December 13, 2017

Persistence vs. Stubbornness

DANBY 02-23-12

Illustration by George Danby

• By John F. Chisholm •

I trim the edges of our fields every fall.  It sounds simple.  It didn’t take long to write.  Unfortunately, it’s a huge undertaking.  There’s more than 100 acres of field to worry about.  I haven’t measured the perimeters.  At least not with a tape.

Trimming them is important because, left undone, the edges creep in and the fields shrink.  It’s alarming how quickly.

Quite a large number of species including alder, hawthorn, pucker brush, pussy willow, and red osier actually reproduce by the adult stems falling over and re-rooting.  New saplings then spring up from the fallen trunks.  An alder might reach 20 feet before falling over.  Perhaps it takes 10 years to grow that high.  (These species also reproduce sexually.  In truth, it’s amazing all the ways these plants have of proliferating.)

Given that rate, if left untrimmed, a field shrinks by 20 feet all the way around every 10 years.

Worse, this process compounds on itself.  In 20 years, a field could be 40 feet smaller.  In 30 years, 60 feet.  And so on.  Over time, it’s clear that regardless of how big a field was originally, it can disappear completely simply through failure to trim the edges.

I just hate that.

The worst part is the persistence with which these species keep at it.  Clip, chop, chainsaw, bulldoze, whatever you do to control them this year, those pussy willows and that red osier are back at it next.  You had better be, too.  Because those alder clumps you see when you bend down and look through the woods are all interconnected, one to the other.  Cutting dozens to the ground, stacking and burning them this fall is not going to eliminate the need to trim the edges of your fields next year. Or the year after that.  Nor the next.  Nor the next.  Ad infinitum.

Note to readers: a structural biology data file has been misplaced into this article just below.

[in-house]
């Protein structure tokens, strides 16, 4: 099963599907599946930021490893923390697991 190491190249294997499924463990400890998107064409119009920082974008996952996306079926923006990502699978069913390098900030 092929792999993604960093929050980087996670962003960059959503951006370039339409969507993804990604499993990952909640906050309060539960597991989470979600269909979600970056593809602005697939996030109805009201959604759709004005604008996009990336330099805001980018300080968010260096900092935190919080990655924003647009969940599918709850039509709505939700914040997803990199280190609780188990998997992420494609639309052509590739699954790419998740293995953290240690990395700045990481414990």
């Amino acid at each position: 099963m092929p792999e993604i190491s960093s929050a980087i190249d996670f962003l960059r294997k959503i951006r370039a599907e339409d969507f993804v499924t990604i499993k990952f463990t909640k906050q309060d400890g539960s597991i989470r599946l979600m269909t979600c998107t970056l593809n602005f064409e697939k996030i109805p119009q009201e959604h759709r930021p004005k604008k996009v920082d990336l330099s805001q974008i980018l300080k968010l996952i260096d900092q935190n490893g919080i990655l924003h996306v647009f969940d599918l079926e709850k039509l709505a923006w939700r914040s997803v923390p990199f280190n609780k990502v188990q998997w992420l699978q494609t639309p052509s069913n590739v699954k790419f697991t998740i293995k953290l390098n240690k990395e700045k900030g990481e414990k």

On reflection, that’s what makes it strange.  My wife calls me a stubborn man.  In fact, she insists on it in loud and indignant tones.

Sure, I’m out there every year, every fall, trimming back the edges of our fields.  If that makes me stubborn, I won’t deny it.

But alders have me beat by miles.  So do pussy willows.  As for pucker brush?  That stuff is invincible.  And red osier?  That plant should be banned.

Because every year, the trimming needs to be done again.  Every fall, the alders, pussy willows, red osier, pucker brush and hawthorn have grown back along the edges of our fields.  Saplings have sprung up from the stumps of last year’s trimmings.  I can only be awed by the dogged determination of life.

More than determined, these plants are persistent.

I shake my head at the irony.  My wife should see what I see.  I might be stubborn.  But I’m not going to live forever.  The year is coming when I’m not going to be here to trim these fields.  The truth is that all of these plants will be here long after I’m dead and gone.

I trim along, marveling.  It’s clear that persistence is going to beat stubborn, hands down.  It’s going to beat clippers, axes and chainsaws.  It’ll top burning brush piles and even bulldozers.  Thinking about it, persistence will beat intellect and the powerful equipment that it created.

Given all that, what do you want to bet that my children plant red osier on my grave?

Serve me right for being stubborn, won’t it?